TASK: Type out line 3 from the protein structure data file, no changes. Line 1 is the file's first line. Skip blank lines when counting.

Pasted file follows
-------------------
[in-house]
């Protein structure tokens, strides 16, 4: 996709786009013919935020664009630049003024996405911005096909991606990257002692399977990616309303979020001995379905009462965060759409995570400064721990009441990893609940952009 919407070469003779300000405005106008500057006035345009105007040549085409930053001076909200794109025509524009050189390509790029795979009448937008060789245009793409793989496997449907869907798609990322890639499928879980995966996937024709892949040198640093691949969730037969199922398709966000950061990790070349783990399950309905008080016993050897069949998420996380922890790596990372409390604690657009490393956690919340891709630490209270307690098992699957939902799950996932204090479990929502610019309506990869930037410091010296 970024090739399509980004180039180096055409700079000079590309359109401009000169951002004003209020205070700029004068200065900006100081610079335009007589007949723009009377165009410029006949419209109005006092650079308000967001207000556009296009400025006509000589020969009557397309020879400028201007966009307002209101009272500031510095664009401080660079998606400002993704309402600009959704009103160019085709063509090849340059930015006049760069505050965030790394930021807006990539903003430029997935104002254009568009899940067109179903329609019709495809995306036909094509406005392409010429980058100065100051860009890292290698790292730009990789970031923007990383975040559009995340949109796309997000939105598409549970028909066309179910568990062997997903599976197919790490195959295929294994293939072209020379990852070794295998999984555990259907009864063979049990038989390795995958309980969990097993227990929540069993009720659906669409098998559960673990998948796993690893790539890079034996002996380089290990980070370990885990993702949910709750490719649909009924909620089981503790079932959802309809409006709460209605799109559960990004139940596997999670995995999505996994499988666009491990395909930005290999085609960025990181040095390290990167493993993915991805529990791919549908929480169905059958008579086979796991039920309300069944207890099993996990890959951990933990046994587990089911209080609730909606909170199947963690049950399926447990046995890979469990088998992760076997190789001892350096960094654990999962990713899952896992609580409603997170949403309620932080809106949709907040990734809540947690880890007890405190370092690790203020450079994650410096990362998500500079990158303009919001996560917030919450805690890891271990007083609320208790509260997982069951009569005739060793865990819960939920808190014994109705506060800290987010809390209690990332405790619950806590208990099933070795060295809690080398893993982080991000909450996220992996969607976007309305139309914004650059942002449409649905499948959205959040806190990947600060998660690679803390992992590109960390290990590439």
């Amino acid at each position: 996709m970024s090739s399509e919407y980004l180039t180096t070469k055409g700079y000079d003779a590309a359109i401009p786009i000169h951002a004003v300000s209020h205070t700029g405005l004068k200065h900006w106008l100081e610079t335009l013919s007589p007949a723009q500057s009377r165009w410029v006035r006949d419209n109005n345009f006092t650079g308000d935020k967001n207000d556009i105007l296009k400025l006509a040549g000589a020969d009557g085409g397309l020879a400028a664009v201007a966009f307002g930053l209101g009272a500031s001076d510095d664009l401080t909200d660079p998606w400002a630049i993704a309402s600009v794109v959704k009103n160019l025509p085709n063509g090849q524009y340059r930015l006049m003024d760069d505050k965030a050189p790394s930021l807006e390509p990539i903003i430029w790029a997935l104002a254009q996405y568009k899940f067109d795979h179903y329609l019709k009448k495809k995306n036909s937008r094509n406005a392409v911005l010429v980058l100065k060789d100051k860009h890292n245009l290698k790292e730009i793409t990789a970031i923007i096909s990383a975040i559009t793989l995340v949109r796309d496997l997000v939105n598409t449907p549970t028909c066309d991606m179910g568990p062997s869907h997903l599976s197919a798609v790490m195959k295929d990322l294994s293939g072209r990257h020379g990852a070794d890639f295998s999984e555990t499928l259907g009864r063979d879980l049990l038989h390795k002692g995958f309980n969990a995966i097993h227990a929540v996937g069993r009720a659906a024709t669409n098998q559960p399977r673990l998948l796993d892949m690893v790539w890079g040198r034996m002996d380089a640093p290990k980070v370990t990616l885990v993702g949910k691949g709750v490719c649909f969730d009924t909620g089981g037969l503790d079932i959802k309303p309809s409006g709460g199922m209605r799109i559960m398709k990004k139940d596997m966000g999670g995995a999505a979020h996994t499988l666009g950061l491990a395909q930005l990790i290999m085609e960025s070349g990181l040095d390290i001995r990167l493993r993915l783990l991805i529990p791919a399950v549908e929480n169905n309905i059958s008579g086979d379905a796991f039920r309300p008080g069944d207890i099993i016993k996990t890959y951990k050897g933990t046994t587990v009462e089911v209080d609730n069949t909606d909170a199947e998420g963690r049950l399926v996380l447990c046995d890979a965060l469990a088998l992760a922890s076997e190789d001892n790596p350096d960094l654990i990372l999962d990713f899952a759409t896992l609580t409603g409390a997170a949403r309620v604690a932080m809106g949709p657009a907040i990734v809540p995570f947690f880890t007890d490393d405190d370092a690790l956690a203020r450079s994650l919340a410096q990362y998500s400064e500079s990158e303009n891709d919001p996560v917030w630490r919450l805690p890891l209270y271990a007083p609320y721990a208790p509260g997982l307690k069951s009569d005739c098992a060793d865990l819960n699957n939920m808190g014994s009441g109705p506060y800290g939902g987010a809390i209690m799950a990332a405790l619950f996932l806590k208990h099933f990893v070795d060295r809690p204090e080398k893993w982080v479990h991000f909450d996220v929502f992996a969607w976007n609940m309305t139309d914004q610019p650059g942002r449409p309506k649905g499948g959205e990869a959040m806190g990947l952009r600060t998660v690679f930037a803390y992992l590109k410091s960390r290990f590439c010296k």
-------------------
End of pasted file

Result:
């Amino acid at each position: 996709m970024s090739s399509e919407y980004l180039t180096t070469k055409g700079y000079d003779a590309a359109i401009p786009i000169h951002a004003v300000s209020h205070t700029g405005l004068k200065h900006w106008l100081e610079t335009l013919s007589p007949a723009q500057s009377r165009w410029v006035r006949d419209n109005n345009f006092t650079g308000d935020k967001n207000d556009i105007l296009k400025l006509a040549g000589a020969d009557g085409g397309l020879a400028a664009v201007a966009f307002g930053l209101g009272a500031s001076d510095d664009l401080t909200d660079p998606w400002a630049i993704a309402s600009v794109v959704k009103n160019l025509p085709n063509g090849q524009y340059r930015l006049m003024d760069d505050k965030a050189p790394s930021l807006e390509p990539i903003i430029w790029a997935l104002a254009q996405y568009k899940f067109d795979h179903y329609l019709k009448k495809k995306n036909s937008r094509n406005a392409v911005l010429v980058l100065k060789d100051k860009h890292n245009l290698k790292e730009i793409t990789a970031i923007i096909s990383a975040i559009t793989l995340v949109r796309d496997l997000v939105n598409t449907p549970t028909c066309d991606m179910g568990p062997s869907h997903l599976s197919a798609v790490m195959k295929d990322l294994s293939g072209r990257h020379g990852a070794d890639f295998s999984e555990t499928l259907g009864r063979d879980l049990l038989h390795k002692g995958f309980n969990a995966i097993h227990a929540v996937g069993r009720a659906a024709t669409n098998q559960p399977r673990l998948l796993d892949m690893v790539w890079g040198r034996m002996d380089a640093p290990k980070v370990t990616l885990v993702g949910k691949g709750v490719c649909f969730d009924t909620g089981g037969l503790d079932i959802k309303p309809s409006g709460g199922m209605r799109i559960m398709k990004k139940d596997m966000g999670g995995a999505a979020h996994t499988l666009g950061l491990a395909q930005l990790i290999m085609e960025s070349g990181l040095d390290i001995r990167l493993r993915l783990l991805i529990p791919a399950v549908e929480n169905n309905i059958s008579g086979d379905a796991f039920r309300p008080g069944d207890i099993i016993k996990t890959y951990k050897g933990t046994t587990v009462e089911v209080d609730n069949t909606d909170a199947e998420g963690r049950l399926v996380l447990c046995d890979a965060l469990a088998l992760a922890s076997e190789d001892n790596p350096d960094l654990i990372l999962d990713f899952a759409t896992l609580t409603g409390a997170a949403r309620v604690a932080m809106g949709p657009a907040i990734v809540p995570f947690f880890t007890d490393d405190d370092a690790l956690a203020r450079s994650l919340a410096q990362y998500s400064e500079s990158e303009n891709d919001p996560v917030w630490r919450l805690p890891l209270y271990a007083p609320y721990a208790p509260g997982l307690k069951s009569d005739c098992a060793d865990l819960n699957n939920m808190g014994s009441g109705p506060y800290g939902g987010a809390i209690m799950a990332a405790l619950f996932l806590k208990h099933f990893v070795d060295r809690p204090e080398k893993w982080v479990h991000f909450d996220v929502f992996a969607w976007n609940m309305t139309d914004q610019p650059g942002r449409p309506k649905g499948g959205e990869a959040m806190g990947l952009r600060t998660v690679f930037a803390y992992l590109k410091s960390r290990f590439c010296k």